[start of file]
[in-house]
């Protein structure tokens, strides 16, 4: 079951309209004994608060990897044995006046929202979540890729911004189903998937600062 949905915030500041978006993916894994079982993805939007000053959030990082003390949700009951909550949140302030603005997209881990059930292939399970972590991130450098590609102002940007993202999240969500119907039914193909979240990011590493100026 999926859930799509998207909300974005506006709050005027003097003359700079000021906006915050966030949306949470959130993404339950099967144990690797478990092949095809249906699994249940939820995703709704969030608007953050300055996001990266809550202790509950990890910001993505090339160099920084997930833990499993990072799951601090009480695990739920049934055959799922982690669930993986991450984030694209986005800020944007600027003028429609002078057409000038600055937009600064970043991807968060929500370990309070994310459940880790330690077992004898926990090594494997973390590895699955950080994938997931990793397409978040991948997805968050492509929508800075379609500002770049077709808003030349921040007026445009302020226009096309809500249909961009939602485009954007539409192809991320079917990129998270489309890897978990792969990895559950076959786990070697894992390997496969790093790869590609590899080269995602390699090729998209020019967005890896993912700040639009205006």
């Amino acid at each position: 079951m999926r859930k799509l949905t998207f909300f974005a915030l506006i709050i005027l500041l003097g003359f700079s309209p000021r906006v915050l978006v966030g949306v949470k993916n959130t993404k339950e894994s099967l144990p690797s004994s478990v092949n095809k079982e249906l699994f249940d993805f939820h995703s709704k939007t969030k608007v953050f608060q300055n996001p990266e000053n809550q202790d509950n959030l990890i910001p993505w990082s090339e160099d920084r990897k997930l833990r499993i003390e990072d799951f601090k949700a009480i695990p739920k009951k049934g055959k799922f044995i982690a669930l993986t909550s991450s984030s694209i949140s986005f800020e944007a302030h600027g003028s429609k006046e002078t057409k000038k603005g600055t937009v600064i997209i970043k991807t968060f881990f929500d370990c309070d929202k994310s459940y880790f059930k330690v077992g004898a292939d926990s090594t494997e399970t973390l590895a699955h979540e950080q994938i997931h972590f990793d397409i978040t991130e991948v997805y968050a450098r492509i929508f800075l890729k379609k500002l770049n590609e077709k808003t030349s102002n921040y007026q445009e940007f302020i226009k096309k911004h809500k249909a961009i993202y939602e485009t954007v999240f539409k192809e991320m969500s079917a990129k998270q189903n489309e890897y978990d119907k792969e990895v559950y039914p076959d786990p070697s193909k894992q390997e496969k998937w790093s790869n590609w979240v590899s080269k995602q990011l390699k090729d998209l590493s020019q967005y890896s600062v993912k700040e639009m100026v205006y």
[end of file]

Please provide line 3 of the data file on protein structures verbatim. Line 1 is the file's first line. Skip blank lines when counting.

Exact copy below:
């Amino acid at each position: 079951m999926r859930k799509l949905t998207f909300f974005a915030l506006i709050i005027l500041l003097g003359f700079s309209p000021r906006v915050l978006v966030g949306v949470k993916n959130t993404k339950e894994s099967l144990p690797s004994s478990v092949n095809k079982e249906l699994f249940d993805f939820h995703s709704k939007t969030k608007v953050f608060q300055n996001p990266e000053n809550q202790d509950n959030l990890i910001p993505w990082s090339e160099d920084r990897k997930l833990r499993i003390e990072d799951f601090k949700a009480i695990p739920k009951k049934g055959k799922f044995i982690a669930l993986t909550s991450s984030s694209i949140s986005f800020e944007a302030h600027g003028s429609k006046e002078t057409k000038k603005g600055t937009v600064i997209i970043k991807t968060f881990f929500d370990c309070d929202k994310s459940y880790f059930k330690v077992g004898a292939d926990s090594t494997e399970t973390l590895a699955h979540e950080q994938i997931h972590f990793d397409i978040t991130e991948v997805y968050a450098r492509i929508f800075l890729k379609k500002l770049n590609e077709k808003t030349s102002n921040y007026q445009e940007f302020i226009k096309k911004h809500k249909a961009i993202y939602e485009t954007v999240f539409k192809e991320m969500s079917a990129k998270q189903n489309e890897y978990d119907k792969e990895v559950y039914p076959d786990p070697s193909k894992q390997e496969k998937w790093s790869n590609w979240v590899s080269k995602q990011l390699k090729d998209l590493s020019q967005y890896s600062v993912k700040e639009m100026v205006y």